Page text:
Tevez retracts Fergie apology as City risk 'bad sports' tag
City stars court controversy as Tevez attacks Ferguson and Nasri goads Arsenal
CARLOS TEVEZ really can't help himself. The walking PR disaster managed to reopen the row over his 'RIP Fergie' banner just hours after Manchester City's embarrassed apology was accepted by their local neighbours, United, and both sides declared a wish to move on.
But no sooner had he stepped off the plane, after a gruelling three months in Manchester following a six month strike, than Tevez was insisting that he had no intention of apologising to his former manager.
"It seems Ferguson is the president of England," he told reporters. "Every time he speaks about a player, and he said terrible things about me, nobody says that he has to apologize. But when you make a joke about him you have to say sorry. I do not apologize."
That comment does not tally with his official stance after the parade. According to City, Tevez was wracked with guilt after realising that he was waving around a mock gravestone and said: "I got carried away in the excitement of the moment and I certainly didn't mean any disrespect to Sir Alex Ferguson, who I admire as a man and a manager."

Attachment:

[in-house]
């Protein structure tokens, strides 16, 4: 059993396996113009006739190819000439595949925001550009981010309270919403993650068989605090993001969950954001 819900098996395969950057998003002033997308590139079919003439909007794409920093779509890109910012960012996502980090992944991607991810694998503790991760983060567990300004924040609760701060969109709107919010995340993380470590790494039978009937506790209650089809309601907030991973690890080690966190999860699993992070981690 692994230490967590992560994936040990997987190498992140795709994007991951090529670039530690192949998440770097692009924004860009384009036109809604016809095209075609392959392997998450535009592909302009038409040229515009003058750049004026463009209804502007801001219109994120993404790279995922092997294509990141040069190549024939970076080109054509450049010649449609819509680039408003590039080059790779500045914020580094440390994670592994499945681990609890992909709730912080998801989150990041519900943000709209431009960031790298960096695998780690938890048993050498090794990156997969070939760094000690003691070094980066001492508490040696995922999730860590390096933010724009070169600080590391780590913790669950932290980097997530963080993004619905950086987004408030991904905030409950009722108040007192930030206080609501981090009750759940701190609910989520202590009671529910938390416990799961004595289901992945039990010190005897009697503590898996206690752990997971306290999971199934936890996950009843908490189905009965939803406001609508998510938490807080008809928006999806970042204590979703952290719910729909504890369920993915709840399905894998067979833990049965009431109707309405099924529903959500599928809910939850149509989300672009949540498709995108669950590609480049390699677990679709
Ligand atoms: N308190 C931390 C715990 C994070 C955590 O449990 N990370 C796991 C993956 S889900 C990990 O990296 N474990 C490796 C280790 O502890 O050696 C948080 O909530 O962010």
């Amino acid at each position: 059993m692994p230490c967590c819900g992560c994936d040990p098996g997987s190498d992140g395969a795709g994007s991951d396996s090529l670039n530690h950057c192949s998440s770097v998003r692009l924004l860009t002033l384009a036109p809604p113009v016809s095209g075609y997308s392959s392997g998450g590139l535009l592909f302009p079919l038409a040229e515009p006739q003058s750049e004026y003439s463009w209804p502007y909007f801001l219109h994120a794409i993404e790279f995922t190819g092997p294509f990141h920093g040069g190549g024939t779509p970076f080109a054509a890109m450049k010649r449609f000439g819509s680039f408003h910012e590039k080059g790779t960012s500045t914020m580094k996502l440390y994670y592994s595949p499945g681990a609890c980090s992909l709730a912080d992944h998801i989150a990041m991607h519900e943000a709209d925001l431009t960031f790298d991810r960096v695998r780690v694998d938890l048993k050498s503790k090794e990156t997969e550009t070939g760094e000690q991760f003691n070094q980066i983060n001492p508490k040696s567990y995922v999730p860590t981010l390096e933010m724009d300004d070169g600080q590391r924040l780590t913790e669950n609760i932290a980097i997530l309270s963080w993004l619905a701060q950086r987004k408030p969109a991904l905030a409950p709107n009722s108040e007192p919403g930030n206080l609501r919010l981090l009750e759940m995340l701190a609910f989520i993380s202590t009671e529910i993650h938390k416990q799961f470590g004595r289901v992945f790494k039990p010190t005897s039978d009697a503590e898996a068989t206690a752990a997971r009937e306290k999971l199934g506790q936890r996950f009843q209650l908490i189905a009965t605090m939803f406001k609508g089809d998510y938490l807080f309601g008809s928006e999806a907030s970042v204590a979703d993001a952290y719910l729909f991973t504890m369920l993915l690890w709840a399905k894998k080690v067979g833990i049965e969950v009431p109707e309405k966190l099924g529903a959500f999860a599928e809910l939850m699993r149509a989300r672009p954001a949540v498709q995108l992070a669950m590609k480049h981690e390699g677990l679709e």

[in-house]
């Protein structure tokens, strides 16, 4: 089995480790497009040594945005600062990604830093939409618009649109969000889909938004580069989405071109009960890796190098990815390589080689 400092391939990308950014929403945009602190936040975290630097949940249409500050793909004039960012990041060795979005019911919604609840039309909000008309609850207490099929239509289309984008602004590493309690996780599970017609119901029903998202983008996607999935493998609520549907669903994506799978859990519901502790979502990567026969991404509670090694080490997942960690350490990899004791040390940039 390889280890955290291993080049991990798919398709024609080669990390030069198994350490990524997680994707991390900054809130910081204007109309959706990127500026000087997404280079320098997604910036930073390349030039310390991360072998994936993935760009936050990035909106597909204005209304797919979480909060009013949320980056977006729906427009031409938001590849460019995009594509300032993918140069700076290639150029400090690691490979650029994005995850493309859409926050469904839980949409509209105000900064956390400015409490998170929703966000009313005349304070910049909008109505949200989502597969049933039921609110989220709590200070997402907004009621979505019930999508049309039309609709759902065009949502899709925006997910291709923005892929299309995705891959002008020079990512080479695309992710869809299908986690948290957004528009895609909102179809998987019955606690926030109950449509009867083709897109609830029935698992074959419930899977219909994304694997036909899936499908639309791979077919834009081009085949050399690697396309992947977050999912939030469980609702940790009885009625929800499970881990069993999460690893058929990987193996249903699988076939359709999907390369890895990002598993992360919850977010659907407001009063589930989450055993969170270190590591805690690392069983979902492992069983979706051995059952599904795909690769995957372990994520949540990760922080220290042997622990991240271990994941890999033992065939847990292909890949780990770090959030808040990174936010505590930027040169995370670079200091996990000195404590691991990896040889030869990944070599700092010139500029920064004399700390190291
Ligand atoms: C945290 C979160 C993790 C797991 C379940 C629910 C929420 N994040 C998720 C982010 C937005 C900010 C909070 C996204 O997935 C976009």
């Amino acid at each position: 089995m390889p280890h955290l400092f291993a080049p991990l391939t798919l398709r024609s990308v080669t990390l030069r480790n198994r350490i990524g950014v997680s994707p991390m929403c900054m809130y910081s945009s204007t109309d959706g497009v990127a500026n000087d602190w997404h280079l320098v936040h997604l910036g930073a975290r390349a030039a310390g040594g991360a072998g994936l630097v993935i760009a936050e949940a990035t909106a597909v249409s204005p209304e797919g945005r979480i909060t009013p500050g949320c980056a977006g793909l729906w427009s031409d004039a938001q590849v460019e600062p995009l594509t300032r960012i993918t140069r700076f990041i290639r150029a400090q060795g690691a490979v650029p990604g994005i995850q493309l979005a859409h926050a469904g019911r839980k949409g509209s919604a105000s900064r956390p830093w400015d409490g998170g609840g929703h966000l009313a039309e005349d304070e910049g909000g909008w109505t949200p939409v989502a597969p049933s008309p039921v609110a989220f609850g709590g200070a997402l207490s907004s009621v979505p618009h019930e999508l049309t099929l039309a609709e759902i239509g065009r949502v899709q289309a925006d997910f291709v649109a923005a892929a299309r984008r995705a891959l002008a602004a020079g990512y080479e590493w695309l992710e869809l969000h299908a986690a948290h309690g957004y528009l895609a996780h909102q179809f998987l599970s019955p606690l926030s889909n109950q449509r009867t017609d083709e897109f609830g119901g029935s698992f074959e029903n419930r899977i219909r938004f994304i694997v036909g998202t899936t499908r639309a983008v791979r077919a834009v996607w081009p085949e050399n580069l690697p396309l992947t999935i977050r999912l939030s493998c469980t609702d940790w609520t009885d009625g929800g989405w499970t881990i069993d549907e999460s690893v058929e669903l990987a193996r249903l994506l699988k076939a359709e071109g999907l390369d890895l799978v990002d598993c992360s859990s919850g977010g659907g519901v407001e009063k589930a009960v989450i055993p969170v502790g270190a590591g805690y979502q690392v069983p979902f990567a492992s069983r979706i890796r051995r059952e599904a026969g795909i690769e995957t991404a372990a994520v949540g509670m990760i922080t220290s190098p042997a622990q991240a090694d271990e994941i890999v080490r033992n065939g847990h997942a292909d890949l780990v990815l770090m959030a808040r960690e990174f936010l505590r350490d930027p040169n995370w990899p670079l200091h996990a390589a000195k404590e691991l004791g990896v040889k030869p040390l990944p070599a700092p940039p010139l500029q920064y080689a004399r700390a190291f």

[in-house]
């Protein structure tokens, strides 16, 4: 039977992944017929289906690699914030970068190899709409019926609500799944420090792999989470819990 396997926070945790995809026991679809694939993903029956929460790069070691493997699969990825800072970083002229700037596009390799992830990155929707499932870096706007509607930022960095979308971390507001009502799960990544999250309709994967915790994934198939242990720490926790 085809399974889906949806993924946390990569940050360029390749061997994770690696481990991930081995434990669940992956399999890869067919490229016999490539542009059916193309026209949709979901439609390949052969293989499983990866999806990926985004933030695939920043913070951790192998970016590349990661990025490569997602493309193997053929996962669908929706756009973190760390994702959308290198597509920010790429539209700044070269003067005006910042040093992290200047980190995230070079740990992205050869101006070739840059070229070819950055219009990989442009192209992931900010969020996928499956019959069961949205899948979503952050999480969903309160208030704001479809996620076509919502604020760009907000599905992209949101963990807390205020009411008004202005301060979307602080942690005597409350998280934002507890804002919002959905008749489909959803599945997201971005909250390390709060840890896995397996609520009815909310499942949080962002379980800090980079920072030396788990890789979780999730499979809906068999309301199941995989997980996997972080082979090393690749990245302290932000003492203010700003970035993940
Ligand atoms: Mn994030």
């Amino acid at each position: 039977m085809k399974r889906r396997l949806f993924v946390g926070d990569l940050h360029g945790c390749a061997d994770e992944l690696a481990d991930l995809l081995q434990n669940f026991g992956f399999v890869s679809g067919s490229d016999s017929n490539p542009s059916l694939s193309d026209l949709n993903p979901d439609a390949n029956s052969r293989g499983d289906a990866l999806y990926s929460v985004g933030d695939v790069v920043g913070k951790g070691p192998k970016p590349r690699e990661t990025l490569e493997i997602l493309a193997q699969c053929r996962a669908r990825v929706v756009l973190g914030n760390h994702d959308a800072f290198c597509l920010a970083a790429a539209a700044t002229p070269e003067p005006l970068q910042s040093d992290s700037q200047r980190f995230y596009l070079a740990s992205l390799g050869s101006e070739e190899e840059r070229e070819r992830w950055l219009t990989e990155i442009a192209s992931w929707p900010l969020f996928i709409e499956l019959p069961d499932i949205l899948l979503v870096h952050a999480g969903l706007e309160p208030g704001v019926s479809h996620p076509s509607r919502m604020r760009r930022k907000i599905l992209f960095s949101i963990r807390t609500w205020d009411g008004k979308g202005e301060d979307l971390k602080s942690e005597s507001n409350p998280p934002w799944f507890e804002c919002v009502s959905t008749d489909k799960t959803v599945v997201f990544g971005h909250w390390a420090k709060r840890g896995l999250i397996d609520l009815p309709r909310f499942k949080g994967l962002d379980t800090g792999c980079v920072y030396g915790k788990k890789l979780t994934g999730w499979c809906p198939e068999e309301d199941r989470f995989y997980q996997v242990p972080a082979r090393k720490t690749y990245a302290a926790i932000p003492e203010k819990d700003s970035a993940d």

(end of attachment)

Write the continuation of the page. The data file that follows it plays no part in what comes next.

The row has taken some of the sheen off City's first title in 44 years, which was secured in dramatic fashion on Sunday.
And City are in danger of being branded bad sports after former Arsenal star Samir Nasri goaded the Gunners and took a dig at his former club earlier in the week, infuriating Jack Wilshere in the process.
Nasri told French TV: "I hope [Arsenal] watched me collect my Premier League winner's medal. I believe they have not won a trophy for many years now.
"I now hope the Arsenal fans can get on with their lives and forget me, they should celebrate their third-place achievement and I will focus on winning titles."
That prompted Wilshere to warn Nasri that he would be gunning for him next season. "I don't know what goes on in his head," he said. "Maybe he spoke too soon and hopefully we can rub his face in it next year."